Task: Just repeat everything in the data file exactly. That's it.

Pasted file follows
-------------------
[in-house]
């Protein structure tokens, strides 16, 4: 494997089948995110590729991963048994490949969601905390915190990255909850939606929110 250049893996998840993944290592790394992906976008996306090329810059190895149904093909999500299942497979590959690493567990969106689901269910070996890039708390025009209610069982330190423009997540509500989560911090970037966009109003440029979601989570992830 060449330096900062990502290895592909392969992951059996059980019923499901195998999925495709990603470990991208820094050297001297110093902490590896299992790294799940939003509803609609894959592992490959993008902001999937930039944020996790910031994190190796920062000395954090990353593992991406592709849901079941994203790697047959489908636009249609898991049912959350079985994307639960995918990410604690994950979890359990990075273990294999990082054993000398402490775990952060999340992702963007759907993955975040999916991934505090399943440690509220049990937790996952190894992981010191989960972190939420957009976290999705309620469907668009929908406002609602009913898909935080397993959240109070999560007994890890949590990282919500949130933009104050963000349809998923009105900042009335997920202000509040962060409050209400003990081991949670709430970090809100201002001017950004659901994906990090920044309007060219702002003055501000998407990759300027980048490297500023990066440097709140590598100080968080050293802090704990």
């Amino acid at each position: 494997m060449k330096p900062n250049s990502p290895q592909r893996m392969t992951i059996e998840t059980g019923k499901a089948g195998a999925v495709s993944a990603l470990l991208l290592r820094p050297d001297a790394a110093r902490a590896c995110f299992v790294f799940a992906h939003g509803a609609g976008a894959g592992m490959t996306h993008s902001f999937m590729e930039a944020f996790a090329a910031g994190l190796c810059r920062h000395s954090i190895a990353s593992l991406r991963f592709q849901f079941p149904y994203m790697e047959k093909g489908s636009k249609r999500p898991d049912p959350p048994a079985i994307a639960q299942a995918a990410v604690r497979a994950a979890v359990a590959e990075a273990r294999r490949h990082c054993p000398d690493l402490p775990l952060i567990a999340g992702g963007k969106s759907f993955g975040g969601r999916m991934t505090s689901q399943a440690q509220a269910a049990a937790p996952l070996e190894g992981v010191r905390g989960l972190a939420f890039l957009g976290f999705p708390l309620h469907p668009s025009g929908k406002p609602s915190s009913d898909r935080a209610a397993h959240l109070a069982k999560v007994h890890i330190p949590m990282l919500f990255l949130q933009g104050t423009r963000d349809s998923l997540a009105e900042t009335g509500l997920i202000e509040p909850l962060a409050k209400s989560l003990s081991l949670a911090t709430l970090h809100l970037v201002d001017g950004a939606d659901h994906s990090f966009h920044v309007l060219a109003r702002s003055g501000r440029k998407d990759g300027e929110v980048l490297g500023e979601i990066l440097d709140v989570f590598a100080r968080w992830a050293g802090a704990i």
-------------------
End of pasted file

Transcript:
[in-house]
């Protein structure tokens, strides 16, 4: 494997089948995110590729991963048994490949969601905390915190990255909850939606929110 250049893996998840993944290592790394992906976008996306090329810059190895149904093909999500299942497979590959690493567990969106689901269910070996890039708390025009209610069982330190423009997540509500989560911090970037966009109003440029979601989570992830 060449330096900062990502290895592909392969992951059996059980019923499901195998999925495709990603470990991208820094050297001297110093902490590896299992790294799940939003509803609609894959592992490959993008902001999937930039944020996790910031994190190796920062000395954090990353593992991406592709849901079941994203790697047959489908636009249609898991049912959350079985994307639960995918990410604690994950979890359990990075273990294999990082054993000398402490775990952060999340992702963007759907993955975040999916991934505090399943440690509220049990937790996952190894992981010191989960972190939420957009976290999705309620469907668009929908406002609602009913898909935080397993959240109070999560007994890890949590990282919500949130933009104050963000349809998923009105900042009335997920202000509040962060409050209400003990081991949670709430970090809100201002001017950004659901994906990090920044309007060219702002003055501000998407990759300027980048490297500023990066440097709140590598100080968080050293802090704990």
């Amino acid at each position: 494997m060449k330096p900062n250049s990502p290895q592909r893996m392969t992951i059996e998840t059980g019923k499901a089948g195998a999925v495709s993944a990603l470990l991208l290592r820094p050297d001297a790394a110093r902490a590896c995110f299992v790294f799940a992906h939003g509803a609609g976008a894959g592992m490959t996306h993008s902001f999937m590729e930039a944020f996790a090329a910031g994190l190796c810059r920062h000395s954090i190895a990353s593992l991406r991963f592709q849901f079941p149904y994203m790697e047959k093909g489908s636009k249609r999500p898991d049912p959350p048994a079985i994307a639960q299942a995918a990410v604690r497979a994950a979890v359990a590959e990075a273990r294999r490949h990082c054993p000398d690493l402490p775990l952060i567990a999340g992702g963007k969106s759907f993955g975040g969601r999916m991934t505090s689901q399943a440690q509220a269910a049990a937790p996952l070996e190894g992981v010191r905390g989960l972190a939420f890039l957009g976290f999705p708390l309620h469907p668009s025009g929908k406002p609602s915190s009913d898909r935080a209610a397993h959240l109070a069982k999560v007994h890890i330190p949590m990282l919500f990255l949130q933009g104050t423009r963000d349809s998923l997540a009105e900042t009335g509500l997920i202000e509040p909850l962060a409050k209400s989560l003990s081991l949670a911090t709430l970090h809100l970037v201002d001017g950004a939606d659901h994906s990090f966009h920044v309007l060219a109003r702002s003055g501000r440029k998407d990759g300027e929110v980048l490297g500023e979601i990066l440097d709140v989570f590598a100080r968080w992830a050293g802090a704990i």